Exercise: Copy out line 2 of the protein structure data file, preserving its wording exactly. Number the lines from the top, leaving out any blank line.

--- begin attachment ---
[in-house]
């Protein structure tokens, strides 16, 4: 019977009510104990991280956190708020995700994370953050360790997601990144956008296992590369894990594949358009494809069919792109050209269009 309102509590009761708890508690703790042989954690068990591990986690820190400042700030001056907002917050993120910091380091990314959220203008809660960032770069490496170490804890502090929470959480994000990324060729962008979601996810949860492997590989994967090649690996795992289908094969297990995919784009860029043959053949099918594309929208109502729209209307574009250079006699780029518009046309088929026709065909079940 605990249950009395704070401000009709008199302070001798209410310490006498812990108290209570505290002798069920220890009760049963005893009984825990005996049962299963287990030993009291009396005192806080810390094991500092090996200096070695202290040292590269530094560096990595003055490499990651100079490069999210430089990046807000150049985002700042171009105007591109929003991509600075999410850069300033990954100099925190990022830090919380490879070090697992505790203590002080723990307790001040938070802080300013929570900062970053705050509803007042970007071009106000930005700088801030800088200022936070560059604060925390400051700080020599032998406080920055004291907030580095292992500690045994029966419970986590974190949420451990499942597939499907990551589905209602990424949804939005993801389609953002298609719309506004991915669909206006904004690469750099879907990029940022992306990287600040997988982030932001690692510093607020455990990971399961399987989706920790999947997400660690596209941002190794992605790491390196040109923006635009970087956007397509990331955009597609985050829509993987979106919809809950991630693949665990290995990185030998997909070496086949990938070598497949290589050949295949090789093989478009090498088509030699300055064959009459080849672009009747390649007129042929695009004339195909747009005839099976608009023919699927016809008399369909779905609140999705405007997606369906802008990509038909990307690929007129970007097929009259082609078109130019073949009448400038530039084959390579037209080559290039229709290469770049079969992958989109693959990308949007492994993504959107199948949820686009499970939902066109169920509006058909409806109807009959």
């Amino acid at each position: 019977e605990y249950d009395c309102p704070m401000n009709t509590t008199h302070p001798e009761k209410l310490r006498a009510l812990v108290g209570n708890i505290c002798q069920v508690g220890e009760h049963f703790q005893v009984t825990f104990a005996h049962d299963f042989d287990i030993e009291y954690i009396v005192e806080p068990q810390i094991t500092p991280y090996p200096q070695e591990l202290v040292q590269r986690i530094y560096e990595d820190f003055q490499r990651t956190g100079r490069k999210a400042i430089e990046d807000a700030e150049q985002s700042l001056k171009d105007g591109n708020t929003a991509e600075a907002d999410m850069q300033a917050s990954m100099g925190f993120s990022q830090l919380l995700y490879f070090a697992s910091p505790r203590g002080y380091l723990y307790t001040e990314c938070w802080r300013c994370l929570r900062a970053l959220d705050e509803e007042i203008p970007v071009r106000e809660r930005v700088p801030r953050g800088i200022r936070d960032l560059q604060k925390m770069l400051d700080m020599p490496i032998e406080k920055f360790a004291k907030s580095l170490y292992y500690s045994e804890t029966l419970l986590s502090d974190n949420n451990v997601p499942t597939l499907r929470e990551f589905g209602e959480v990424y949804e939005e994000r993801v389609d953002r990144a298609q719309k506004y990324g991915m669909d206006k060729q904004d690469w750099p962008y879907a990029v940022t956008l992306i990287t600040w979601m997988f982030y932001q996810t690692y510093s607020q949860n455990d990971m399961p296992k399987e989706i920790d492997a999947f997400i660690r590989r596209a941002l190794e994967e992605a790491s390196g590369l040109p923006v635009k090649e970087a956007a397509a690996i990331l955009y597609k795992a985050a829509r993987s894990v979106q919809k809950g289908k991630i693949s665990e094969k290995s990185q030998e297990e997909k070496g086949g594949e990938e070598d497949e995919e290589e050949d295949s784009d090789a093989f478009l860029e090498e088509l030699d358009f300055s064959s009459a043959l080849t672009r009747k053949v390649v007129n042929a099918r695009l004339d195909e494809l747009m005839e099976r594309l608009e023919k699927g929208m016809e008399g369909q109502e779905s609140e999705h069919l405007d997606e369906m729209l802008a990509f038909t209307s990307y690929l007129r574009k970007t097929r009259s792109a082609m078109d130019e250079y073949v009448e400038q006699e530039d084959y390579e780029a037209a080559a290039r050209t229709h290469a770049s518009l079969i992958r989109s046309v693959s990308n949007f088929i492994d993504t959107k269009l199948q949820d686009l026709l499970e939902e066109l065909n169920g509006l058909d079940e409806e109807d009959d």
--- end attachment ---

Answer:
């Protein structure tokens, strides 16, 4: 019977009510104990991280956190708020995700994370953050360790997601990144956008296992590369894990594949358009494809069919792109050209269009 309102509590009761708890508690703790042989954690068990591990986690820190400042700030001056907002917050993120910091380091990314959220203008809660960032770069490496170490804890502090929470959480994000990324060729962008979601996810949860492997590989994967090649690996795992289908094969297990995919784009860029043959053949099918594309929208109502729209209307574009250079006699780029518009046309088929026709065909079940 605990249950009395704070401000009709008199302070001798209410310490006498812990108290209570505290002798069920220890009760049963005893009984825990005996049962299963287990030993009291009396005192806080810390094991500092090996200096070695202290040292590269530094560096990595003055490499990651100079490069999210430089990046807000150049985002700042171009105007591109929003991509600075999410850069300033990954100099925190990022830090919380490879070090697992505790203590002080723990307790001040938070802080300013929570900062970053705050509803007042970007071009106000930005700088801030800088200022936070560059604060925390400051700080020599032998406080920055004291907030580095292992500690045994029966419970986590974190949420451990499942597939499907990551589905209602990424949804939005993801389609953002298609719309506004991915669909206006904004690469750099879907990029940022992306990287600040997988982030932001690692510093607020455990990971399961399987989706920790999947997400660690596209941002190794992605790491390196040109923006635009970087956007397509990331955009597609985050829509993987979106919809809950991630693949665990290995990185030998997909070496086949990938070598497949290589050949295949090789093989478009090498088509030699300055064959009459080849672009009747390649007129042929695009004339195909747009005839099976608009023919699927016809008399369909779905609140999705405007997606369906802008990509038909990307690929007129970007097929009259082609078109130019073949009448400038530039084959390579037209080559290039229709290469770049079969992958989109693959990308949007492994993504959107199948949820686009499970939902066109169920509006058909409806109807009959």